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Stockholm hit by bed bug invasion

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Stockholm hit by bed bug invasion
12:34 CEST+02:00
The number of cases of reported bed bugs in Sweden have increased by over 800 percent in five years, according to new figures from Swedish pest control agency Anticimex.

”There has certainly been a dramatic rise in cases over the last few years,” Sven Jeppson of Anticimex told The Local.

In 2006 Anticimex were called out to deal with 317 cases of bed bugs. So far in 2011, the company has been called out 2,951 times, equating to a rise of 830 percent.

21-year-old student Robin Lycke had suffered from itching skin for a while before he realised his student digs were infected.

”First I thought it was some sort of allergy, and the doctor gave me some stuff to put on it, but then when I came back after my holidays I noticed little bugs in my bed,” Lycke told The Local.

The bugs were tiny, and resembled linseeds, but they were moving around. Lycke started searching on the internet to work out what it was he was dealing with. It dawned on him that the answer was bed bugs.

”That's when I panicked. I didn't know what to do, but I had no other choice than to live on as normal until it was sorted out,” said Lycke, adding that the landlord suspected the bugs came from the previous tenant.

In the end the situation got so bad that he actually saw the bugs during the day.

”They were crawling around everywhere in the flat, even in the bathroom,” he said.

Lycke was reimbursed the money he had spent on doctors appointments and a short stay in a local hostel by his landlord, but he had no other choice but to live in the flat, to act as bait for the bugs, otherwise they would hibernate and Anticimex would not be able to get rid of them.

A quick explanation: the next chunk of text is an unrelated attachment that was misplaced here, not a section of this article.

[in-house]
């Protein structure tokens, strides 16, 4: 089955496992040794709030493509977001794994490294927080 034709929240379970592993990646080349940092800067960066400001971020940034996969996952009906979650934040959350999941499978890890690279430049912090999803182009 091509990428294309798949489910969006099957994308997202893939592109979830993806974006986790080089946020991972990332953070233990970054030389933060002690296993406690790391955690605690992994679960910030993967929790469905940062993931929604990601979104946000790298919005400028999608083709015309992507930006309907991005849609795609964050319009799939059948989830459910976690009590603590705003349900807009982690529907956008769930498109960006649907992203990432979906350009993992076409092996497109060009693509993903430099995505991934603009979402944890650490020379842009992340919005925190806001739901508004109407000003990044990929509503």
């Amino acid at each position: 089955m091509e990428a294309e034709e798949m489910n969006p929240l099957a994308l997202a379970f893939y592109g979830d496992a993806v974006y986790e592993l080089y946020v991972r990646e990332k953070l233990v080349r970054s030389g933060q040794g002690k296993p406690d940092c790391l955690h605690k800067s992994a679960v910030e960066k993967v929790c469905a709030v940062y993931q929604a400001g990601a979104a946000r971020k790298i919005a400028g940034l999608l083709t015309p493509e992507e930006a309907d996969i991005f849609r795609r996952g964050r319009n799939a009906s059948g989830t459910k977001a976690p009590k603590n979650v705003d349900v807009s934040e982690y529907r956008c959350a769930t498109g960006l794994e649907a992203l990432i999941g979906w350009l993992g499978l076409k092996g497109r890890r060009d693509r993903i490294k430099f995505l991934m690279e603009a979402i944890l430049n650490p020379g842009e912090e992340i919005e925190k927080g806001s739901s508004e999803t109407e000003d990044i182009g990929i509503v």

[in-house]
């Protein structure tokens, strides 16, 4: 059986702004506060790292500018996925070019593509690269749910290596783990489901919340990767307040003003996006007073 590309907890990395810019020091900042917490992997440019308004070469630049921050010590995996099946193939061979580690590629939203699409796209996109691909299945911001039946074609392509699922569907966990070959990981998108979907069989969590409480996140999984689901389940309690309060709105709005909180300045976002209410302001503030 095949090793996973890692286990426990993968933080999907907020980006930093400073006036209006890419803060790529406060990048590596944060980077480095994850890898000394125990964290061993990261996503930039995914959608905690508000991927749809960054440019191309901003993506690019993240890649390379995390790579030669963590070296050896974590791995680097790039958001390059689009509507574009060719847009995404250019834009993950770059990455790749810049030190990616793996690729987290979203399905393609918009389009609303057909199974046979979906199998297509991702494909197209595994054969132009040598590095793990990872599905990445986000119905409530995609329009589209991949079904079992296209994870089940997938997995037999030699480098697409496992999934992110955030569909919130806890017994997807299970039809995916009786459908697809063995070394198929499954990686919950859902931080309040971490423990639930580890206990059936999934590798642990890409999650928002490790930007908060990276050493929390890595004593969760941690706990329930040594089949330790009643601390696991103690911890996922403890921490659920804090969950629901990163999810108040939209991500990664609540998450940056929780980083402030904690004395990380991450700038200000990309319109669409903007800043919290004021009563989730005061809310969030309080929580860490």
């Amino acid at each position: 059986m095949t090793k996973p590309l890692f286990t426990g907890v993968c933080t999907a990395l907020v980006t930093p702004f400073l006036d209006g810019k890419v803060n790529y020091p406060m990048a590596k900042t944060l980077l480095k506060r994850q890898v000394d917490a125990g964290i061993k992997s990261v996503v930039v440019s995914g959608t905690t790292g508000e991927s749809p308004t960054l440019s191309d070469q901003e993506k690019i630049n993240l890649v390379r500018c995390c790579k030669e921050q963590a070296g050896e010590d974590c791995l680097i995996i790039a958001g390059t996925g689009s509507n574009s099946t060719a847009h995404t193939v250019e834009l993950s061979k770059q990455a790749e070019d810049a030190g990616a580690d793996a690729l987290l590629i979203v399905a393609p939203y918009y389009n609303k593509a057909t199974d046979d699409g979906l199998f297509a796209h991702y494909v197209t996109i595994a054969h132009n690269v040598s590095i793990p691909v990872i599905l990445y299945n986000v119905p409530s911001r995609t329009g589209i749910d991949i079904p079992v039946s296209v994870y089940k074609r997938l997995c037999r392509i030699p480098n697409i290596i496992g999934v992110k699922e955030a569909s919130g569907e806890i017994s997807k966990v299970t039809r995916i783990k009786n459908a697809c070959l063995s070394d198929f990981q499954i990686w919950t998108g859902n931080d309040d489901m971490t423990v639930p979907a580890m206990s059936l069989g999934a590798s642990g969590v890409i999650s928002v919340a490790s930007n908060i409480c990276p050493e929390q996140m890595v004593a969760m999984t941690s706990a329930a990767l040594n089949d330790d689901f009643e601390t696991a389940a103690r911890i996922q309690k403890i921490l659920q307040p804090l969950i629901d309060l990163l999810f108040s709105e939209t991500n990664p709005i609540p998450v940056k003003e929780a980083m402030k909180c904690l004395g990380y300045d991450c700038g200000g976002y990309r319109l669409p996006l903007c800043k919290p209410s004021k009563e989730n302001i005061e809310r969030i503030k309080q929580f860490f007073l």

It took the pest control agency two attempts during a period a total of ten weeks before the bugs were gone completely.

According to Anticimex, the rise in bed bug infestations is likely due to Swedes travelling more, but also that more tourists come to Sweden.

”When we travel we stay in hotels and in hostels and these bugs live there with us, in the floors, the beds and the walls, feeding on our blood,” Jeppson said.

He added that the increase is not just seen in Sweden but all over Europe and the US.

”There seem to be more hardy strains around. Many have grown more resistant after having been exposed to a small amount of pesticide. Sometimes it is easy to get rid of them and sometimes it is nearly impossible,” Jeppson said.

He added that it isn't always easy for the individual to know that they are dealing with bed bugs.

”Some people get great big blotches from the bites whereas others don't notice them at all but find blood on the sheets of the bed,” said Jeppson.

To try to avoid the pests, travellers should avoid keeping their luggage near their hotel beds and all clothes should be shaken and put straight in a hot wash upon return home.

If suspecting an infestation it is also important to contact a reputable pest control firm, Jeppson added.

"Whatever they do, people shouldn't go out and buy pesticide and try to deal with it themselves," Jeppson said to The Local.

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